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film review

At the height of the Civil Rights Movement of the mid-1960s, a young San Francisco Chinatown resident turned his 16mm camera on his neighbourhood, and the young activists rattling its once quiet streets by publicly defying the conservative views of their elders. Harry Chuck's exquisite footage—spanning three generations of demonstrations and protests—would capture a divided community’s fight for self determination, and what would come to be known as the Asian American Movement.Courtesy of HotDocs

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  • Chinatown Rising
  • Directed and produced by Harry Chuck and Josh Chuck
  • Classification N/A; 112 minutes

“Chinatown is an institution created by racism.” It is a phrase plainly stated early in Chinatown Rising. It’s said with neither malice nor controversy; it’s a simple fact. With that history in mind, this revelatory documentary captures how one Chinatown flourished despite those oppressive roots.

Chinatown Rising is the story of San Francisco’s Chinatown and the activist leaders who fought for the neighbourhood across three decades, beginning in the mid-1960s. The culmination of four years of archival work and interviews, the documentary, first released in 2019, takes on renewed resonance today with the sharp rise in anti-Asian racism and violence amid the pandemic. In recounting the protests and sit-ins against the institutionalized racism of a past era, it offers a visual field guide to what activism looks like in a community that, for some, is not traditionally associated with speaking truth to power.

The documentary is primarily told through the lens of Harry Chuck, a Chinatown community leader who filmed 20,000 feet, or 10 hours, of footage in his youth. The never-before-seen reels are rich with the day-to-day of Chinatown at the time, its residents eking out lives within its borders. The early narrative is familiar – if depressingly universal – even to Canadians: historical fear of the “yellow peril,” no paths to citizenship and suffocating immigration bans that separated many migrants from their families (until policies in the U.S. were finally loosened under Lyndon B. Johnson).

That was the world of Chuck’s parents, who stoically, as quietly as possible, persevered through the numerous indignities. Then, amid the backdrop of the civil rights movement and a new influx of Chinese immigration, things changed. Chuck and his contemporaries fought, as loudly as possible, for more. For non-English first-language rights in public education, for less Eurocentric and more diverse curriculum at what was then San Francisco State College (sound familiar?), for more public housing in the neighbourhood (very familiar).

Forty-plus years later, these pivotal moments are brought to life in fresh interviews conducted by Chuck and his son and co-director Josh. As Chuck and his cohort continued to thrive, not just as entrenched activists but as academics, religious leaders and even San Francisco’s chief of police, they never lost their fire. It’s heard in the rise of their voices as they remember long-ago rallies and campaigns. Even in silence, it’s seen in their joyful reactions as the Chucks play back momentous speeches from the group’s past triumphs.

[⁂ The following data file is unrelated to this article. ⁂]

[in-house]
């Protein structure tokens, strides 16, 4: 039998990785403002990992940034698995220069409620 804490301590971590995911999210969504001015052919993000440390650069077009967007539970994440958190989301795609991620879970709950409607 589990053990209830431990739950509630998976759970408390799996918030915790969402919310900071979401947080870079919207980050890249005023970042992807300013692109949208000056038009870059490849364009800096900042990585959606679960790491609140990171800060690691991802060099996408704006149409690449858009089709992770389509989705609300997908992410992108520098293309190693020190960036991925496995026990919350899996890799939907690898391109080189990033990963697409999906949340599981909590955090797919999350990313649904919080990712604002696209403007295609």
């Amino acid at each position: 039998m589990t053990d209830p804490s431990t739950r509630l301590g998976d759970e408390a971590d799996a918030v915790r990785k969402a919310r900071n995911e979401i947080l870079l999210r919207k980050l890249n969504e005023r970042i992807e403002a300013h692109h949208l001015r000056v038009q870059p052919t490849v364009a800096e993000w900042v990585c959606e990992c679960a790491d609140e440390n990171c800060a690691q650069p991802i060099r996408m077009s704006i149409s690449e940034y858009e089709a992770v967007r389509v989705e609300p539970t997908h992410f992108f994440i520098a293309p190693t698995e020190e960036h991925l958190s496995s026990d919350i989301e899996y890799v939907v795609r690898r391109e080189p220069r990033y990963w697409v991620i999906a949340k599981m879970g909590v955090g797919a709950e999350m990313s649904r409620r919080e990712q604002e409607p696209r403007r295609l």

Those same voices also contribute to a lack of tension at points. There are more than a few scenes of police violence against student protesters, bloodied bodies and all. Sit-ins against housing evictions inevitably end with the last residents dragged out to the street. One person interviewed was a victim of the 1977 Golden Dragon gang shooting – his friends were killed that night. Yet many subjects are able to retell their stories with levity and even some laughs.

It could be the emotional remove of decades. It could be a certain stoicism. It could be that history is written by the victors – and rightfully so, in this case. (The documentary’s less obvious high points include explicit acknowledgement of the Black Power movement and its influence on Chinese activists at the time, as well as Chinatown’s sustained allyship with the adjoining Filipino community.)

Over a bouncy Rolling Stones-esque outro, Chuck reminds viewers: “You celebrate those moments, you enjoy them and you deserve to enjoy them. But don’t assume it’s always going to be that way.” We know that for sure now. We also know how we’ll celebrate when we win the fight again.

Chinatown Rising is streaming for free as part of the Hot Docs For Viola series from April 15-25 (hotdocs.ca).

In the interest of consistency across all critics’ reviews, The Globe has eliminated its star-rating system in film and theatre to align with coverage of music, books, visual arts and dance. Instead, works of excellence will be noted with a Critic’s Pick designation across all coverage.